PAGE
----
2016 clearly widened the urban-rural, social liberal-social conservative divide.  

Hillary Clinton, while not an economic progressive, personifies the concept of an "enemy of the church".  Christians recognized that Hillary's Justice Department would do everything it could to force churches to perform same-sex marriages and hire gays in ministry positions, regardless of what Scripture says.  Part of the WikiLeaks revelations included Podesta and Palmieri talking about a "Catholic Spring" where liberals would actually infiltrate the Catholic Church and seek to change its doctrines.  Her "deplorables" comment didn't help, either.  Trump is not my idea of a devout Christian, but he is willing to leave the Church alone and not force every secular doctrine on it.

New England as a whole has become the Solid Northeast because of the resistance to the Religious Right in the GOP.  Trump cooled this somewhat, but what made this worse for Democrats was the hostility Christians feel toward Hillary.  This is something Hillary brought on all by herself.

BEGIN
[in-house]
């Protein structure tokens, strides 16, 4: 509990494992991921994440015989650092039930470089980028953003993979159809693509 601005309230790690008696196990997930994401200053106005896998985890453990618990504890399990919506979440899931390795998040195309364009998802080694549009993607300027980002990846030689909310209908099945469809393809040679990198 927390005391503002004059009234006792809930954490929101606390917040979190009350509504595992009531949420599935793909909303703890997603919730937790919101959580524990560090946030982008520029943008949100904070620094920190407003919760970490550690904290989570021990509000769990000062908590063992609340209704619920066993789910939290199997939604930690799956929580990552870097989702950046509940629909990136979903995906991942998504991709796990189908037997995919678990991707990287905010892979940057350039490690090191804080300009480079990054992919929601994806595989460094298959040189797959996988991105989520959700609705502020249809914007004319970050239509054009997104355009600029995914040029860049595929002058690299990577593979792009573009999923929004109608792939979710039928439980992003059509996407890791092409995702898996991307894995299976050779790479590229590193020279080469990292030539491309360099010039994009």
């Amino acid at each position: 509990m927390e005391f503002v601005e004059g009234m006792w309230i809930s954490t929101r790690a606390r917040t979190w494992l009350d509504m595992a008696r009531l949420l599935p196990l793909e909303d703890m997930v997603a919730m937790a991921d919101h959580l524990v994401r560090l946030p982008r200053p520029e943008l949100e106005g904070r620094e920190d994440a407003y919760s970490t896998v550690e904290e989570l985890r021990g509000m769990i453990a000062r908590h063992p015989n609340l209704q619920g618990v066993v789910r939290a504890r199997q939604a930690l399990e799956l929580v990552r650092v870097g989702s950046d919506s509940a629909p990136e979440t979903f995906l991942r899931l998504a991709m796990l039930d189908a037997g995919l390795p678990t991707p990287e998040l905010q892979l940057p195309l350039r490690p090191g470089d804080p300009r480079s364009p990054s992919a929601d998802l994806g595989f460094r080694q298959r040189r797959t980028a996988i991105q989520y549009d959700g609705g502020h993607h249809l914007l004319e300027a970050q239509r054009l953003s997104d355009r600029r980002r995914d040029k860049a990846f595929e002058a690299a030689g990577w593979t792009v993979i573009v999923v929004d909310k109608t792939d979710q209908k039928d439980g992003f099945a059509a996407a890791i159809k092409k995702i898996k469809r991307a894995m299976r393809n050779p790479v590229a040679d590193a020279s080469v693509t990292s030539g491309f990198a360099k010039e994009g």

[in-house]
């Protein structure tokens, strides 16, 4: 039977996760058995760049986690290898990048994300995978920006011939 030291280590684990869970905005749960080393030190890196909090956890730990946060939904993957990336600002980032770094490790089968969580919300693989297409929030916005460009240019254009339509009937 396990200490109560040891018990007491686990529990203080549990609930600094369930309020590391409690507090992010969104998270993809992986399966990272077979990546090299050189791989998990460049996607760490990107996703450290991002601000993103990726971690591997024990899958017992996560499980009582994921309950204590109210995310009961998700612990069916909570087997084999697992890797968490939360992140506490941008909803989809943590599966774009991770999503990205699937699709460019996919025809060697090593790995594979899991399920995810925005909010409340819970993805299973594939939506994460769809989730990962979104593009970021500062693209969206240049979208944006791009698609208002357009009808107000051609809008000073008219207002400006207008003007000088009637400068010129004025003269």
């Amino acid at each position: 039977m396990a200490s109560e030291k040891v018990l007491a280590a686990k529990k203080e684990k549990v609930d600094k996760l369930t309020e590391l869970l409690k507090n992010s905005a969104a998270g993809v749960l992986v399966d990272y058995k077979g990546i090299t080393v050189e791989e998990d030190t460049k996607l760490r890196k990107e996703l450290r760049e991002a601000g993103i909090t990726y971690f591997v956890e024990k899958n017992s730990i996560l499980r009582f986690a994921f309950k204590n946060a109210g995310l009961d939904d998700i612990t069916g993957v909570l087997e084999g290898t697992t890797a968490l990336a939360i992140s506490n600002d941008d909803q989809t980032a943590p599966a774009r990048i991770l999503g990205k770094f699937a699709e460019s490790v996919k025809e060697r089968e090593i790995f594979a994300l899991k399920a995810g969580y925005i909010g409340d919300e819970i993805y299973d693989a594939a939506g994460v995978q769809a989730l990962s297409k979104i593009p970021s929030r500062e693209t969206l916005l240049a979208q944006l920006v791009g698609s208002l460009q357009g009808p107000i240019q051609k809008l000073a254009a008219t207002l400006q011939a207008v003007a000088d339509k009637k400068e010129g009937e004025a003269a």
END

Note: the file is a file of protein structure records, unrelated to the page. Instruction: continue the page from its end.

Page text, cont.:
The ironic thing is Hillary was criticized from the left during the primaries of being insufficiently pro-gay, and not coming out for gay marriage until 2013.

Hillary's a middle class girl whose entire interest in politics 50 years ago started with her pastor, and has remained in the same denomination ever since that time. The religious right rejected her for a son of wealth and privilege who makes a mockery of Christian values, largely out of an obsession with abortion, a word that is not even mentioned in the Bible and even implicitly condoned, and is only mentioned in the apocrypha.
« Last Edit: May 19, 2017, 10:19:09 am by Beet »Logged